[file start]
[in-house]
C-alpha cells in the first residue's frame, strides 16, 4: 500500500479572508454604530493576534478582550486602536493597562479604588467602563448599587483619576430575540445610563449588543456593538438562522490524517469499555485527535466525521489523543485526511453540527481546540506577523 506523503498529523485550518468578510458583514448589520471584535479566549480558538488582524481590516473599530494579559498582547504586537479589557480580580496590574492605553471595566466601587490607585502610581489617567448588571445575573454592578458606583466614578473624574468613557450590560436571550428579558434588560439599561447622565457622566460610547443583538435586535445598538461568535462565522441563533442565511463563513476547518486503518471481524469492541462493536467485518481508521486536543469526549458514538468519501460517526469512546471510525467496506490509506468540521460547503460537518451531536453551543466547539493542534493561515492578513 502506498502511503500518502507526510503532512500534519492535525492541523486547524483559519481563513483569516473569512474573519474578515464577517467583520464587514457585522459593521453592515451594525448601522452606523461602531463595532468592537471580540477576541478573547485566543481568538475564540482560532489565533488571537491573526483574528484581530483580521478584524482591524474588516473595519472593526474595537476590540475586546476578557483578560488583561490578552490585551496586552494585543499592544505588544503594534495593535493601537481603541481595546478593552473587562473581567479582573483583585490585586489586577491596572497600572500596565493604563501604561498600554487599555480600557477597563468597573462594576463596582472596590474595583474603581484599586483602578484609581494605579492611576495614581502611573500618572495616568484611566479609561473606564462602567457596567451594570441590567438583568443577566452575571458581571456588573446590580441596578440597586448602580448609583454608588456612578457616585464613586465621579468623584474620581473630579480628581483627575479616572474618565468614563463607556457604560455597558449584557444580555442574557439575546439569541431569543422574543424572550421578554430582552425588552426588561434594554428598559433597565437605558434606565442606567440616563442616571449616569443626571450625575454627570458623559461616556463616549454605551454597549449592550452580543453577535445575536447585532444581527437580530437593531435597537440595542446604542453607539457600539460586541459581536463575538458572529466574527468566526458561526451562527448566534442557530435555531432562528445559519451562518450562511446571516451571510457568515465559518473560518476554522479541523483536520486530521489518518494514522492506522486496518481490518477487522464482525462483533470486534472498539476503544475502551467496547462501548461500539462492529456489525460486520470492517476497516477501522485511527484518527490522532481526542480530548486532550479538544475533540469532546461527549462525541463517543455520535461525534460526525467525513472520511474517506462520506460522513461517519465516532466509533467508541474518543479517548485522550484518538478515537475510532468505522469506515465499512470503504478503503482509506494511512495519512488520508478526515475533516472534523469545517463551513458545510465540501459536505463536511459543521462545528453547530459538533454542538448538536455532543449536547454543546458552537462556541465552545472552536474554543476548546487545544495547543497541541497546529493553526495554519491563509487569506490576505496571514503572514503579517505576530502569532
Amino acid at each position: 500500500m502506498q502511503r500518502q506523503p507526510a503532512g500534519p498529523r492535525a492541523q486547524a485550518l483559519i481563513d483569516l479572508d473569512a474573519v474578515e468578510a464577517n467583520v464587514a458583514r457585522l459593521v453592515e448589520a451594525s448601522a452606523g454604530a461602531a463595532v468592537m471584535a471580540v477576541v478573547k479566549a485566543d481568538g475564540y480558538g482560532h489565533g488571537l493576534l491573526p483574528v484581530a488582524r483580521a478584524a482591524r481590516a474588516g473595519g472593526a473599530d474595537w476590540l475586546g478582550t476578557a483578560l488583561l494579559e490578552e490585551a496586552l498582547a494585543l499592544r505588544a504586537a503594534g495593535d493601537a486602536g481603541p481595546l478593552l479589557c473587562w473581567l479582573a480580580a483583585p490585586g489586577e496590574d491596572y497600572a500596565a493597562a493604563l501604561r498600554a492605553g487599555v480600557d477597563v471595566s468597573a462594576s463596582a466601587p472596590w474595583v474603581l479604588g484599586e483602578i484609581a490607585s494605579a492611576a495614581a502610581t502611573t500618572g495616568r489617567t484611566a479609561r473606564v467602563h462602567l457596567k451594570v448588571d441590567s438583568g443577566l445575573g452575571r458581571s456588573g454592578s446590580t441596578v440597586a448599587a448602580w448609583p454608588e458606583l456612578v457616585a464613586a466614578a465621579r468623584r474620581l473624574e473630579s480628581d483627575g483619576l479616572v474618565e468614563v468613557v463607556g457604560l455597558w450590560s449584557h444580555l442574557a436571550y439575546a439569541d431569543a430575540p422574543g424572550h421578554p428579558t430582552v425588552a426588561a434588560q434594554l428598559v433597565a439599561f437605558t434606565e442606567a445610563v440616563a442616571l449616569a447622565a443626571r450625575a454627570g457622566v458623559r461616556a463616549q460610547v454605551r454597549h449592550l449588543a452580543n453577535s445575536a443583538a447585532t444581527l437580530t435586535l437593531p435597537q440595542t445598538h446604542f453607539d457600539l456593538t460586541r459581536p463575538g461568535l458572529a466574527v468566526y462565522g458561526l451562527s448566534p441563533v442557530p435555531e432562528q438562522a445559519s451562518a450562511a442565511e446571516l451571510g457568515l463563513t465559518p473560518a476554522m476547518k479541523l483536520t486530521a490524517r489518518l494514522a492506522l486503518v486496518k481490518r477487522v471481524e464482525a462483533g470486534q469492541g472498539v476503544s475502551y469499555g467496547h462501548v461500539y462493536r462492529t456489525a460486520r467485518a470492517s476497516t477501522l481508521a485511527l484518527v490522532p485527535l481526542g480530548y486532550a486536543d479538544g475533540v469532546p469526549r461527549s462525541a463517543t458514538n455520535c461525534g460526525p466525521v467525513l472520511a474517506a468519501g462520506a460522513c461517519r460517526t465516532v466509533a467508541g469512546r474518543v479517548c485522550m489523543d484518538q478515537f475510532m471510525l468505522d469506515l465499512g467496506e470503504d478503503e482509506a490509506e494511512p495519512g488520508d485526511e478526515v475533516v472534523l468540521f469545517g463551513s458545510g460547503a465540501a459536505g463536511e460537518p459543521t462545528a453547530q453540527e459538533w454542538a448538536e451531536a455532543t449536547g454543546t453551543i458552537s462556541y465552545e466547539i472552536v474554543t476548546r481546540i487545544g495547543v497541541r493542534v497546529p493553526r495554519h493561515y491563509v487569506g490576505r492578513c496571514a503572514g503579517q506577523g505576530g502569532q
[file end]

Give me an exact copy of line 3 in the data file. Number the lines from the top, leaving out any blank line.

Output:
Amino acid at each position: 500500500m502506498q502511503r500518502q506523503p507526510a503532512g500534519p498529523r492535525a492541523q486547524a485550518l483559519i481563513d483569516l479572508d473569512a474573519v474578515e468578510a464577517n467583520v464587514a458583514r457585522l459593521v453592515e448589520a451594525s448601522a452606523g454604530a461602531a463595532v468592537m471584535a471580540v477576541v478573547k479566549a485566543d481568538g475564540y480558538g482560532h489565533g488571537l493576534l491573526p483574528v484581530a488582524r483580521a478584524a482591524r481590516a474588516g473595519g472593526a473599530d474595537w476590540l475586546g478582550t476578557a483578560l488583561l494579559e490578552e490585551a496586552l498582547a494585543l499592544r505588544a504586537a503594534g495593535d493601537a486602536g481603541p481595546l478593552l479589557c473587562w473581567l479582573a480580580a483583585p490585586g489586577e496590574d491596572y497600572a500596565a493597562a493604563l501604561r498600554a492605553g487599555v480600557d477597563v471595566s468597573a462594576s463596582a466601587p472596590w474595583v474603581l479604588g484599586e483602578i484609581a490607585s494605579a492611576a495614581a502610581t502611573t500618572g495616568r489617567t484611566a479609561r473606564v467602563h462602567l457596567k451594570v448588571d441590567s438583568g443577566l445575573g452575571r458581571s456588573g454592578s446590580t441596578v440597586a448599587a448602580w448609583p454608588e458606583l456612578v457616585a464613586a466614578a465621579r468623584r474620581l473624574e473630579s480628581d483627575g483619576l479616572v474618565e468614563v468613557v463607556g457604560l455597558w450590560s449584557h444580555l442574557a436571550y439575546a439569541d431569543a430575540p422574543g424572550h421578554p428579558t430582552v425588552a426588561a434588560q434594554l428598559v433597565a439599561f437605558t434606565e442606567a445610563v440616563a442616571l449616569a447622565a443626571r450625575a454627570g457622566v458623559r461616556a463616549q460610547v454605551r454597549h449592550l449588543a452580543n453577535s445575536a443583538a447585532t444581527l437580530t435586535l437593531p435597537q440595542t445598538h446604542f453607539d457600539l456593538t460586541r459581536p463575538g461568535l458572529a466574527v468566526y462565522g458561526l451562527s448566534p441563533v442557530p435555531e432562528q438562522a445559519s451562518a450562511a442565511e446571516l451571510g457568515l463563513t465559518p473560518a476554522m476547518k479541523l483536520t486530521a490524517r489518518l494514522a492506522l486503518v486496518k481490518r477487522v471481524e464482525a462483533g470486534q469492541g472498539v476503544s475502551y469499555g467496547h462501548v461500539y462493536r462492529t456489525a460486520r467485518a470492517s476497516t477501522l481508521a485511527l484518527v490522532p485527535l481526542g480530548y486532550a486536543d479538544g475533540v469532546p469526549r461527549s462525541a463517543t458514538n455520535c461525534g460526525p466525521v467525513l472520511a474517506a468519501g462520506a460522513c461517519r460517526t465516532v466509533a467508541g469512546r474518543v479517548c485522550m489523543d484518538q478515537f475510532m471510525l468505522d469506515l465499512g467496506e470503504d478503503e482509506a490509506e494511512p495519512g488520508d485526511e478526515v475533516v472534523l468540521f469545517g463551513s458545510g460547503a465540501a459536505g463536511e460537518p459543521t462545528a453547530q453540527e459538533w454542538a448538536e451531536a455532543t449536547g454543546t453551543i458552537s462556541y465552545e466547539i472552536v474554543t476548546r481546540i487545544g495547543v497541541r493542534v497546529p493553526r495554519h493561515y491563509v487569506g490576505r492578513c496571514a503572514g503579517q506577523g505576530g502569532q